Doctor using a stethoscope on a child patientChildren who have a lifelong need for specialized care, such as those born with CDH, are embraced by our care teams. We understand the continuous needs of patients regardless of age and are vested in making certain that the transition from childhood to adulthood is simplified by not needing to change care teams. Our integrated care team seamlessly transitions patients born with CDH from infancy through the teen years and early adulthood. When the time comes, we help our patients transition to NewYork-Presbyterian adult care practitioners.

How We Treat Congenital Diaphragmatic Hernia

Newborn Care

Most babies with CDH are placed on a mechanical ventilator at birth. Some, with severe respiratory problems, need to be placed on temporary heart/lung bypass (called ECMO, or extracorporeal membrane life support). 

Infant Care

Once the baby is stable, surgery is performed to repair the diaphragm and to move the stomach, intestines, and other abdominal organs back into the abdomen.  At NewYork-Presbyterian, our pediatric surgeons offer an abdominal approach as well as a minimally invasive thoracoscopic approach for repair when appropriate. Some infants require additional surgeries to help with any problems that might arise. 

Childhood Care and Long-Term Monitoring

All children with CDH require long-term monitoring throughout childhood and beyond to ensure proper development after the hernia has been closed. Through regular follow up appointments, we will monitor your child's growth, lung development, heart, nutritional status, and general health, along with the overall well-being of your child as they grow.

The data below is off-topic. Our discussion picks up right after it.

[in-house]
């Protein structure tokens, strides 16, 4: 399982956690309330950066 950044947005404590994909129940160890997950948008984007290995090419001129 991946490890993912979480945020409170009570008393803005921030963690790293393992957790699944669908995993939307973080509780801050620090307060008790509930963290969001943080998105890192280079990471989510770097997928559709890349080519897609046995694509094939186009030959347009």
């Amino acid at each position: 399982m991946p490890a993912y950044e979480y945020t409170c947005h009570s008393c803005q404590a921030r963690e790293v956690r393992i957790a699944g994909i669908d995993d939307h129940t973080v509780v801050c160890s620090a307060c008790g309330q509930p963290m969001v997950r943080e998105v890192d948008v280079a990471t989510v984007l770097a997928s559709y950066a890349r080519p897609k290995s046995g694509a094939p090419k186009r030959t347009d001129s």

Why Choose Us

Nationally Ranked Children’s Hospitals

NewYork-Presbyterian Morgan Stanley Children's Hospital and NewYork-Presbyterian Komansky Children's Hospital are among the nation's leading centers for the diagnosis and treatment of childhood diseases. They are major referral centers for complex and rare digestive disorders in infants, children, and adolescents.

Expertise in Maternal-Fetal Medicine 

The maternal-fetal medicine programs at the Carmen and John Thain Center for Prenatal Pediatrics at NewYork-Presbyterian Morgan Stanley Children’s Hospital and the Fetal Care Center at NewYork-Presbyterian Komansky Children’s Hospital are among the largest and most experienced programs in the country. Headed by leaders from NewYork-Presbyterian/Columbia University Irving Medical Center and NewYork-Presbyterian/Weill Cornell Medical Center with advanced knowledge in pregnancy complications, these experts collaborate with their colleagues in neonatology, pediatrics, cardiology, anesthesiology, and surgery to provide care tailored to your individualized needs.

Exceptional, Comprehensive Care, All in One Location